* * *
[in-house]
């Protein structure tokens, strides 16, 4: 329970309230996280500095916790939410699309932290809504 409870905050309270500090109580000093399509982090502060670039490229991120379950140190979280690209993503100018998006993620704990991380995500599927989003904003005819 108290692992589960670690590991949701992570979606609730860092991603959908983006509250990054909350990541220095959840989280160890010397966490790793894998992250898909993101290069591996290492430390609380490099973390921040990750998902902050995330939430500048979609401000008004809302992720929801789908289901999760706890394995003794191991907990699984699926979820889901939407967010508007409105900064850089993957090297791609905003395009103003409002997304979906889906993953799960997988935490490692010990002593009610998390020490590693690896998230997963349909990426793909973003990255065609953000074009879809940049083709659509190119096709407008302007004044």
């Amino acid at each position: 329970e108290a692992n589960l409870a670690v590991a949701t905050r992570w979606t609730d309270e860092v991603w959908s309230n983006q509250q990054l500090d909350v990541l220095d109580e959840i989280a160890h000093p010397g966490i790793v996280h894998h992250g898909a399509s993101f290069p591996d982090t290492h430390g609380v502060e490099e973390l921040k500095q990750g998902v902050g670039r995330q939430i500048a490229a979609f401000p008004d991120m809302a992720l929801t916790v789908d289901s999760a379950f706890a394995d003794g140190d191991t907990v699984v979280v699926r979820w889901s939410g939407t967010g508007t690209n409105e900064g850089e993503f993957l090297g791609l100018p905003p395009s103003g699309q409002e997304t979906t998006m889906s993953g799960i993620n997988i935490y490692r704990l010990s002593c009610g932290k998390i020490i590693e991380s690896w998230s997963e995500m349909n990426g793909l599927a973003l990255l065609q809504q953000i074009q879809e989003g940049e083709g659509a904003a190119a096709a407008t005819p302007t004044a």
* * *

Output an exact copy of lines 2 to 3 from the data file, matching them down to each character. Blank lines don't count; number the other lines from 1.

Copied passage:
């Protein structure tokens, strides 16, 4: 329970309230996280500095916790939410699309932290809504 409870905050309270500090109580000093399509982090502060670039490229991120379950140190979280690209993503100018998006993620704990991380995500599927989003904003005819 108290692992589960670690590991949701992570979606609730860092991603959908983006509250990054909350990541220095959840989280160890010397966490790793894998992250898909993101290069591996290492430390609380490099973390921040990750998902902050995330939430500048979609401000008004809302992720929801789908289901999760706890394995003794191991907990699984699926979820889901939407967010508007409105900064850089993957090297791609905003395009103003409002997304979906889906993953799960997988935490490692010990002593009610998390020490590693690896998230997963349909990426793909973003990255065609953000074009879809940049083709659509190119096709407008302007004044």
């Amino acid at each position: 329970e108290a692992n589960l409870a670690v590991a949701t905050r992570w979606t609730d309270e860092v991603w959908s309230n983006q509250q990054l500090d909350v990541l220095d109580e959840i989280a160890h000093p010397g966490i790793v996280h894998h992250g898909a399509s993101f290069p591996d982090t290492h430390g609380v502060e490099e973390l921040k500095q990750g998902v902050g670039r995330q939430i500048a490229a979609f401000p008004d991120m809302a992720l929801t916790v789908d289901s999760a379950f706890a394995d003794g140190d191991t907990v699984v979280v699926r979820w889901s939410g939407t967010g508007t690209n409105e900064g850089e993503f993957l090297g791609l100018p905003p395009s103003g699309q409002e997304t979906t998006m889906s993953g799960i993620n997988i935490y490692r704990l010990s002593c009610g932290k998390i020490i590693e991380s690896w998230s997963e995500m349909n990426g793909l599927a973003l990255l065609q809504q953000i074009q879809e989003g940049e083709g659509a904003a190119a096709a407008t005819p302007t004044a």